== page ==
A recent alert from the Securities and Exchange Commission emphasized how easily and quickly false information can be spread via social media by market manipulators who may be posing as legitimate or trusted sources of information. Plan sponsors may want to communicate this information to their 401(k) plan participants.
Employees will play fantasy football and will do it in the workplace. It is incumbent upon HR and benefit managers to find ways to keep employees engaged and let them have some fun. But it’s also important to develop guidelines.
Despite the ever-changing world, ERISA remains strong and steady. The average American worker is far better off because of ERISA, which has held up remarkably well over the past four decades.
Exchanges are creating a significant distribution shift in the benefits marketplace -- specifically, increased choice, changing funding mechanisms, defined benefit or defined contribution, and opportunities for new product offerings.
With such a wide range of opinions about how much money employees need to save for retirement – estimates vary from eight to 25 times final pay – it can be hard for participants to know what to aim for.
The U.S. Securities and Exchange Commission recently adopted amendments to the rules that govern money market mutual funds. Two of the changes could affect how you manage your 401(k) plan.
In this time of increased competition, razor thin margins, and the pressure to out-innovate the next guy, companies would do well to look at the power of their company culture as the unique advantage that it is.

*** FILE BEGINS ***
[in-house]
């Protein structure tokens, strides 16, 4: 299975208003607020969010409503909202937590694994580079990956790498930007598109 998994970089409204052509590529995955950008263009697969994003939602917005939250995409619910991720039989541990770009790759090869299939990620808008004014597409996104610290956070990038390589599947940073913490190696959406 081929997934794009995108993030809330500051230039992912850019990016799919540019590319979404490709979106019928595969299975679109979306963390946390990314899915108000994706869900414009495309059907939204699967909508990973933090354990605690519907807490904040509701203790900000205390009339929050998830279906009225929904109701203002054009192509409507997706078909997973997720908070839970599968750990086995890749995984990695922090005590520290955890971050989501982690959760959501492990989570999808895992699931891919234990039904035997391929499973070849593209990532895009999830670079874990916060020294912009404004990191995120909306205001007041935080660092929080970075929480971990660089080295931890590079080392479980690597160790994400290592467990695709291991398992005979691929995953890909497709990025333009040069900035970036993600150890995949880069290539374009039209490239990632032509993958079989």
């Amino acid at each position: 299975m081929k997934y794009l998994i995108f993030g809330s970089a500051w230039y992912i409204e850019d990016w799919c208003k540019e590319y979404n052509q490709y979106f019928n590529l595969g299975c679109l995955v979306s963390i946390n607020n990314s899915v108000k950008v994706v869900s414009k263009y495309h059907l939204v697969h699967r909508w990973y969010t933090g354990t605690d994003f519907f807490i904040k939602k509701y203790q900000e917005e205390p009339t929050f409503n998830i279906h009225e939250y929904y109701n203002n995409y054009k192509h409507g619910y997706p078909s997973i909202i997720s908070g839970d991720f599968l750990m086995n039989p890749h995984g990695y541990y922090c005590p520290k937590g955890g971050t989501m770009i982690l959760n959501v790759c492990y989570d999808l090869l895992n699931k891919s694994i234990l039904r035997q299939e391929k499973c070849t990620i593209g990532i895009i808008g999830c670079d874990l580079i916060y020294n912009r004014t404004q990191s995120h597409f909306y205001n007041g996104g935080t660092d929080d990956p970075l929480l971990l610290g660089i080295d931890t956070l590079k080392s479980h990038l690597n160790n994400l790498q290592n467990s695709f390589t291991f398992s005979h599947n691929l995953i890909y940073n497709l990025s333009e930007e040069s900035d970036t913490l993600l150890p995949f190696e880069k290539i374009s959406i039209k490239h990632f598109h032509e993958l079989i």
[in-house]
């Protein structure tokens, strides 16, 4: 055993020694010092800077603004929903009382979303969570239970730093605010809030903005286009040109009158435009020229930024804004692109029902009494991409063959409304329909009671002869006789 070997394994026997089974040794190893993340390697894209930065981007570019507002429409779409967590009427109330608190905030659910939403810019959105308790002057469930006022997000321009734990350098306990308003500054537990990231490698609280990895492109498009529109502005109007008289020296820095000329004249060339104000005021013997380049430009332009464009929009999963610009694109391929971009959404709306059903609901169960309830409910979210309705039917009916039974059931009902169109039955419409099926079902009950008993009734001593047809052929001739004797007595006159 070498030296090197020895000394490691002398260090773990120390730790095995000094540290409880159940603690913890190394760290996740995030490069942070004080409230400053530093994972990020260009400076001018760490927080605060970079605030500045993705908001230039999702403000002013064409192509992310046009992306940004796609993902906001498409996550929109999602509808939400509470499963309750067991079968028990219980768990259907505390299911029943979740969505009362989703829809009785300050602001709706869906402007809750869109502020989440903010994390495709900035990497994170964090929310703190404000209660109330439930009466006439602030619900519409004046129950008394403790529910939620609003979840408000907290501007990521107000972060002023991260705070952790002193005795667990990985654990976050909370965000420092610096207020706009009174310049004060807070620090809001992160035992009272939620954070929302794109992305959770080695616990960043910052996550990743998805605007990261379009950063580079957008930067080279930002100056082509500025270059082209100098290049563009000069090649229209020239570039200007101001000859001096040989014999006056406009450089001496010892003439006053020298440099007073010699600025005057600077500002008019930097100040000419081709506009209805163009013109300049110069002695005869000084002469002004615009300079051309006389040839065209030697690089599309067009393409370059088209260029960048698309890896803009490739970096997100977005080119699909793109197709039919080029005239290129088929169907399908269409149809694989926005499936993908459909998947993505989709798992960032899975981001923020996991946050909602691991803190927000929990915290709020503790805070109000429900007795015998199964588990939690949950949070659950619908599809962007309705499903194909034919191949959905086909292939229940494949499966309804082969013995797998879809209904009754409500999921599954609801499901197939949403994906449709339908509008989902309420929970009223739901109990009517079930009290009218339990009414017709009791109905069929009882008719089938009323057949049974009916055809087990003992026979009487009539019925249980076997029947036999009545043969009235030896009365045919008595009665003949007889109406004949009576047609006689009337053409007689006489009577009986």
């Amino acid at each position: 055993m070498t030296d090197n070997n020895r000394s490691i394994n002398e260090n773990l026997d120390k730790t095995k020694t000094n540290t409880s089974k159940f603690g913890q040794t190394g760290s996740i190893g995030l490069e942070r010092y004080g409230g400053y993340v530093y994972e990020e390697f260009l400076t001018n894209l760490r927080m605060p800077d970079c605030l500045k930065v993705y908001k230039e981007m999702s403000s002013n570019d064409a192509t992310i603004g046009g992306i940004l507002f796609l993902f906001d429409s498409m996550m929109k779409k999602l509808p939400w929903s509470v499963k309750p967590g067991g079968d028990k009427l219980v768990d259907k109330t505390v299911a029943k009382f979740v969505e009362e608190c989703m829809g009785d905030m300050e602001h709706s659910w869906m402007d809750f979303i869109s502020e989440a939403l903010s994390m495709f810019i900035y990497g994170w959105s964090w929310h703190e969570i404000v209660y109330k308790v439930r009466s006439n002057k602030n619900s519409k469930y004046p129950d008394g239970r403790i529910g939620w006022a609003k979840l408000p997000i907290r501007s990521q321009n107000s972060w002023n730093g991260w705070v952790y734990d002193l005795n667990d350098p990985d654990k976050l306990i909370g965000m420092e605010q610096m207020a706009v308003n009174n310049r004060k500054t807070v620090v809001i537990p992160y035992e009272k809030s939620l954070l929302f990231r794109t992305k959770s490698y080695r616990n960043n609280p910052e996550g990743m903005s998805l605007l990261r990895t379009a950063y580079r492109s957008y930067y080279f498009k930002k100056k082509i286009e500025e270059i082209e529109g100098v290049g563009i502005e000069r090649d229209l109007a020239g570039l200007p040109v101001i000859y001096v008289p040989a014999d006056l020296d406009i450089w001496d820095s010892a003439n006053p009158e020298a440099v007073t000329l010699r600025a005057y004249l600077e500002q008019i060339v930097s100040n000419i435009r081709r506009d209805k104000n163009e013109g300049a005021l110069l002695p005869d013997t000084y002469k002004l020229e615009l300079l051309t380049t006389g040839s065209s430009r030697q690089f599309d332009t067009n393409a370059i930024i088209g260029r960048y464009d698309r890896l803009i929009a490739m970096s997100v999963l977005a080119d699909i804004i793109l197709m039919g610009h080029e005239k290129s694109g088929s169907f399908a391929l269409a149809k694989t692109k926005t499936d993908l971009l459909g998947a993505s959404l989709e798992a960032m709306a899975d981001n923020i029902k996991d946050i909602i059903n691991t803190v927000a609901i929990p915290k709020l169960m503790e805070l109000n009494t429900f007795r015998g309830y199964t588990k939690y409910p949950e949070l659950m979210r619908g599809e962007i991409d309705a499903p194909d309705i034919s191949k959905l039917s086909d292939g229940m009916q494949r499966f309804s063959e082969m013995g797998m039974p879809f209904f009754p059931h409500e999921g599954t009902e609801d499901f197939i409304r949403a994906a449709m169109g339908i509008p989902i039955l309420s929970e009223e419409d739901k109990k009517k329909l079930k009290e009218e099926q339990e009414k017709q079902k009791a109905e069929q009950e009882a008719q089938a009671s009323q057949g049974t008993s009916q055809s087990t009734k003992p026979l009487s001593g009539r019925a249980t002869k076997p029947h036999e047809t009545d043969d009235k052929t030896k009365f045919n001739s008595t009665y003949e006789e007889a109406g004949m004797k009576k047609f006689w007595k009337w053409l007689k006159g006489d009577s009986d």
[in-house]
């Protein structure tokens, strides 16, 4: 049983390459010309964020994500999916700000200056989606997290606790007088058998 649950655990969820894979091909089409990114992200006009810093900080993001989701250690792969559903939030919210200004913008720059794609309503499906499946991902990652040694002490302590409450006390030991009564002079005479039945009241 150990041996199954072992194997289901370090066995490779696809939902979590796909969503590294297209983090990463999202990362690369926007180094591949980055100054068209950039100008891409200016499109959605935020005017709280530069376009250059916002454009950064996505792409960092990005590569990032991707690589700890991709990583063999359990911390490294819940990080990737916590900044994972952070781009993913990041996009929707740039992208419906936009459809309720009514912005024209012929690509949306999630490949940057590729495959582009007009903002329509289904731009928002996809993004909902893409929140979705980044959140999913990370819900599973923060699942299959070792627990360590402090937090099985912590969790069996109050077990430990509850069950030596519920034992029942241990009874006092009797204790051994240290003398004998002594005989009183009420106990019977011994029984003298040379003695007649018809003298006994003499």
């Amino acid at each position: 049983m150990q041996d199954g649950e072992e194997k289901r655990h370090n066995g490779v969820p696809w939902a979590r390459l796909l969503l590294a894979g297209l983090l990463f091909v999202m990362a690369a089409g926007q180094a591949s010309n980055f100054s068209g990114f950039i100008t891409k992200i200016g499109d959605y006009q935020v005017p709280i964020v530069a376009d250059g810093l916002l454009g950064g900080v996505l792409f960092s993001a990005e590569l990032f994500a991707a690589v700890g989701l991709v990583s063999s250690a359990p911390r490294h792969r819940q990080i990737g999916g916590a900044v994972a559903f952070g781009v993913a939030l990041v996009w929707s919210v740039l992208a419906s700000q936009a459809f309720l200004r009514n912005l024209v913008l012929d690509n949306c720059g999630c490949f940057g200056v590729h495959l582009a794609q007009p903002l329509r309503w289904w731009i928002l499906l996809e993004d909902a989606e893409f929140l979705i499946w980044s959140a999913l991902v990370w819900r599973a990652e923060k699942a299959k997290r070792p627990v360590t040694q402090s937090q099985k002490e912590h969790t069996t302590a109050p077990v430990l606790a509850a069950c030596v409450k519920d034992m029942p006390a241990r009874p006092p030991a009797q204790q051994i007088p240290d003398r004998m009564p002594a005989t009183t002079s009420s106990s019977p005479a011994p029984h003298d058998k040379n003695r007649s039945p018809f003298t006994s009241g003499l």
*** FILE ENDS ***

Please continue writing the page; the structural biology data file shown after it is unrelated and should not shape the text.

It appears that slackers, not hackers, are mostly responsible for the invasion of health care records - and the overly curious (or bored) employees who are the culprits can cost employers millions in HIPPA fines.
Making the choice between TPAs serving as 3(16) fiduciaries or going with retirement planning advice in a 3(21) or 3(38) can help make financial management of a 401(k) plan go more smoothly.
Employees need disability insurance and most employers are offering a group solution. But what can be done to enhance employees’ adoption of their available coverage?
The move to a private exchange could be difficult for employees who generally are not accustomed to making benefits plan decisions for themselves, or who balk at the potential of an increased out-of-pocket burden. It’s incumbent upon employers to guide them through the transition to help them accept the idea that having more power and choice is a good trade-off to taking on more risk.